Click here to read more about how life-based learning will tackle relationships education as one of nine learning priorities for children aged 5 to 11.

Image at the top of this post courtesy of Tumisu on Pixabay

Fern Britton’s brilliant interview with Linford Christie

Teachers need to learn from Fern Britton’s excellent use of para- and body language in her recently shown BBC TV interview with Linford Christie.

I was as much taken by Fern Britton’s interview technique as I was fascinated by Linford Christie’s personality and achievements.

Fern oozes oodles of empathy in her body language with her warm and engaged facial expressions, positive gestures and body movement.

Her tone, pitch and speed of voice is spot on.

She gave the impression she knew Linford well. Whether she did or not, she was certainly very relaxed in her interactions with Linford – the mark of a true interviewer.

Not once did she falter in her interview technique, even when asking Linford about difficult times he faced in his life.

Of course, teaching a class of school children is not the same as interviewing. However, unconditional positive regard for children, positive voice, positive body language and use of language to obtain the best response from children still applies.

The Life-Based Relationship Learning Theme includes children knowing about and practising how to communicate positively in their relationships with others.

Image credit: What Is Paralanguage? by Ashish Arora

Diversity as a fundamental aim

An interesting letter in today’s Guardian from Simon Gibbs, Professor of Inclusive Educational Psychology and Philosophy at Newcastle University.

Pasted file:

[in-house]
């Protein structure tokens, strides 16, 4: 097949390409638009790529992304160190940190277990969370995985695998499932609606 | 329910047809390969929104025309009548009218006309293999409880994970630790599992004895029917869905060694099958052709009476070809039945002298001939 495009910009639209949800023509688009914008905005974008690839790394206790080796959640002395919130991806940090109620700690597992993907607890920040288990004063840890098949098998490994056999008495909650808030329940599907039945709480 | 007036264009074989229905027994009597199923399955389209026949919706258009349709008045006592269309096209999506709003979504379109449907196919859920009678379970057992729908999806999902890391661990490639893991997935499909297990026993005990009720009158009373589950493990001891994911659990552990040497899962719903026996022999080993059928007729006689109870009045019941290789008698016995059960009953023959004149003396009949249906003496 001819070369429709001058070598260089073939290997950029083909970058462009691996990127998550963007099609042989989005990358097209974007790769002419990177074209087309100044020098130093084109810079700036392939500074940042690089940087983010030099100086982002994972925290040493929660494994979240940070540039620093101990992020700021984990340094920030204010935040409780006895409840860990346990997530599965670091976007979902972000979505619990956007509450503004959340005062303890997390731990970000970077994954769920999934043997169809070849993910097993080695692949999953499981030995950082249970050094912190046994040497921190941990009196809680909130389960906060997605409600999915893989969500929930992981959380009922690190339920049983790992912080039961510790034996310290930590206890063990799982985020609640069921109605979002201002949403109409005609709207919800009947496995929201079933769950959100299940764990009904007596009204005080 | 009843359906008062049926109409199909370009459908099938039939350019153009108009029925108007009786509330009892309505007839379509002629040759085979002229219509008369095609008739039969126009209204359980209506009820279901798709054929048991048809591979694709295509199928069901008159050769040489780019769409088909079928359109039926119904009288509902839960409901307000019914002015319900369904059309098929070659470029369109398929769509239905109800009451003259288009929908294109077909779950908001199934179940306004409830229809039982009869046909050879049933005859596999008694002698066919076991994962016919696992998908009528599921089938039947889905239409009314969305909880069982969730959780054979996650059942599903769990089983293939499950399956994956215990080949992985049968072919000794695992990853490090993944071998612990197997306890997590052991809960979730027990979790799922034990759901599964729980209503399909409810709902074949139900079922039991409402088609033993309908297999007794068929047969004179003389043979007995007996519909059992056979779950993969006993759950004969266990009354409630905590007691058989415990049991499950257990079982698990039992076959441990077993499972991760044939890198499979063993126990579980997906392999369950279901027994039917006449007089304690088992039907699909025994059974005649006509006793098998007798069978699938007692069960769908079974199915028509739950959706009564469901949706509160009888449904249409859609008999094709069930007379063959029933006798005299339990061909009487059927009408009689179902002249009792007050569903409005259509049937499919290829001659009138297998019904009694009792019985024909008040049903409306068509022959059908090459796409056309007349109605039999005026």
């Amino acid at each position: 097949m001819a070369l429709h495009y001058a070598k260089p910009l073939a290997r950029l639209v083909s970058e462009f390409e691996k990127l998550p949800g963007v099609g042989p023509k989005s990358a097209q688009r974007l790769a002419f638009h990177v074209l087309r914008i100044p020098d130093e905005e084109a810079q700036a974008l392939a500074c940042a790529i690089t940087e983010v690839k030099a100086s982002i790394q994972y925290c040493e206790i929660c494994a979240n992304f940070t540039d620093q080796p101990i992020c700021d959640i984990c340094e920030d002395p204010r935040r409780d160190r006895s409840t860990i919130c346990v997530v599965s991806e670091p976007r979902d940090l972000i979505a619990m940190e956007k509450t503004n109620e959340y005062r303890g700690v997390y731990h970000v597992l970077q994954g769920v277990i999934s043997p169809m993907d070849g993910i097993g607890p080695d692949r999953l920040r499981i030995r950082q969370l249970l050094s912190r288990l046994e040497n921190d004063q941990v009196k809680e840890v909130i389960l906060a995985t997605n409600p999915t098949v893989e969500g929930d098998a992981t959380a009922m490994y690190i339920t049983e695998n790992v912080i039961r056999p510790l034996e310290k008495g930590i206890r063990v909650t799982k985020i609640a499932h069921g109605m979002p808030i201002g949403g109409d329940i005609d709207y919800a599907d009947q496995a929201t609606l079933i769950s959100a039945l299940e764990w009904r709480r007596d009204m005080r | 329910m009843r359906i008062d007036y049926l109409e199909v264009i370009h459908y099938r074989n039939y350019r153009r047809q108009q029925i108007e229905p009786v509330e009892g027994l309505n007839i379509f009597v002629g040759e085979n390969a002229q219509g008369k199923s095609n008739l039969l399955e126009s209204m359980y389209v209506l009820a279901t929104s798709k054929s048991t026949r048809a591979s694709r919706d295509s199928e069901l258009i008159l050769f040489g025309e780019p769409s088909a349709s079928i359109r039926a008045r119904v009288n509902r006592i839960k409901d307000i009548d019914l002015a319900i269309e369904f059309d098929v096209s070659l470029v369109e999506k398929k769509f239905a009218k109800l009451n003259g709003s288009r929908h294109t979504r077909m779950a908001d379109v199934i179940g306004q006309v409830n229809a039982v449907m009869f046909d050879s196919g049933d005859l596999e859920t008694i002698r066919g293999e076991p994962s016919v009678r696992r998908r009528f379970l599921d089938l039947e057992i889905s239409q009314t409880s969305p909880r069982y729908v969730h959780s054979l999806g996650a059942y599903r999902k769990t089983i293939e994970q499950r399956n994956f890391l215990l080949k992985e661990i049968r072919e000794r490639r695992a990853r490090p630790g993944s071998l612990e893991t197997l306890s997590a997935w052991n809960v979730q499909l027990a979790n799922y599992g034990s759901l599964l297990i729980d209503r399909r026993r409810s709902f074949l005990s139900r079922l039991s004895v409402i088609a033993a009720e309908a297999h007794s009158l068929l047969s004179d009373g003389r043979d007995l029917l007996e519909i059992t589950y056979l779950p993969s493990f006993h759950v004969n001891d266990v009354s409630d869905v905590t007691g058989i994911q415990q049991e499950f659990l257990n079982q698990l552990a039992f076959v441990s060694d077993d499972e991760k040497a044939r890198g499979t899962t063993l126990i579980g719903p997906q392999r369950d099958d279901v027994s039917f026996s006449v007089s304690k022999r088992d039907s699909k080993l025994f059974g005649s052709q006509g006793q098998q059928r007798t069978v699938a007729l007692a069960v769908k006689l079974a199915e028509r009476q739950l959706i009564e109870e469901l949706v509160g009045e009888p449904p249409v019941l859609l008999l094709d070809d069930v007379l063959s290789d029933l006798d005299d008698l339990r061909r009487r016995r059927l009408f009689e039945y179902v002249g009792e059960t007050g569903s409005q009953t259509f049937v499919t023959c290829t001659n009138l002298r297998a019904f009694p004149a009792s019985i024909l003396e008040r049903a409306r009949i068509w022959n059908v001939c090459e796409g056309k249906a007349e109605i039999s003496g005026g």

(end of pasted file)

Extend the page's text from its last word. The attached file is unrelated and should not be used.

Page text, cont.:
His letter was one of three published in response to an article by Melissa Benn, arguing for the ditching of GCSEs as part of a transformation of schools.

… to focus only on exams misses the real point. There is much more at stake.

The heart of what schools do, what teachers do, should not be simply determined by children and young people’s attainment against narrowly defined criteria of knowledge, but about what they could do as citizens of the future. That is more likely to depend on their understanding and respect for each other, and their ability to collaborate rather than compete.

Today’s attention on exam results reiterates a debate founded on competition and individual ranking; with winners and losers, it is an exclusionary debate. What is needed more than ever is a curriculum that enables young people to learn about difference, diversity and civilised society. The main transformation of education should therefore have an aim of promoting inclusion.

Simon Gibbs, Professor of Inclusive Educational Psychology and Philosophy at Newcastle University

I omitted a couple of sentences at the start of the letter. The full text can be read here.

Society is one of the three life areas around which the Merged Action Curriculum is organised. Its focus is on building healthy relationships and stable, inclusive communities.